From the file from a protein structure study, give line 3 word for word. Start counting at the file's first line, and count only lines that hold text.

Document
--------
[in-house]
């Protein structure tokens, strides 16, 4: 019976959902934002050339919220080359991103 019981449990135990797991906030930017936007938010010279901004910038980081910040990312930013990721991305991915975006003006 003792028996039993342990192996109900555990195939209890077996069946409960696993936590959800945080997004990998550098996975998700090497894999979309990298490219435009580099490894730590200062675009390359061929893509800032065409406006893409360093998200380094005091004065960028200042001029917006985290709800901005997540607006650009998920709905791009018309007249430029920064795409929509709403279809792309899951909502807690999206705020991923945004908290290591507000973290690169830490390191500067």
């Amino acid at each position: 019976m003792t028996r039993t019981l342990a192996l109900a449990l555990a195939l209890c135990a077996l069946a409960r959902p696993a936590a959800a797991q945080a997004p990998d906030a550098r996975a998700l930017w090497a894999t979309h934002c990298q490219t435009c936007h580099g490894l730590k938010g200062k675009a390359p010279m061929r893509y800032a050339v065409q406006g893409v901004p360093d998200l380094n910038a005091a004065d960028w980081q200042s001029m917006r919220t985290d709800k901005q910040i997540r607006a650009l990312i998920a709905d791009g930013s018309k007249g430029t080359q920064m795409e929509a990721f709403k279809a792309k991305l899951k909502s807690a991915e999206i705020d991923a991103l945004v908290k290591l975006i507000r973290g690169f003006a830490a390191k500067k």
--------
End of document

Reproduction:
């Amino acid at each position: 019976m003792t028996r039993t019981l342990a192996l109900a449990l555990a195939l209890c135990a077996l069946a409960r959902p696993a936590a959800a797991q945080a997004p990998d906030a550098r996975a998700l930017w090497a894999t979309h934002c990298q490219t435009c936007h580099g490894l730590k938010g200062k675009a390359p010279m061929r893509y800032a050339v065409q406006g893409v901004p360093d998200l380094n910038a005091a004065d960028w980081q200042s001029m917006r919220t985290d709800k901005q910040i997540r607006a650009l990312i998920a709905d791009g930013s018309k007249g430029t080359q920064m795409e929509a990721f709403k279809a792309k991305l899951k909502s807690a991915e999206i705020d991923a991103l945004v908290k290591l975006i507000r973290g690169f003006a830490a390191k500067k």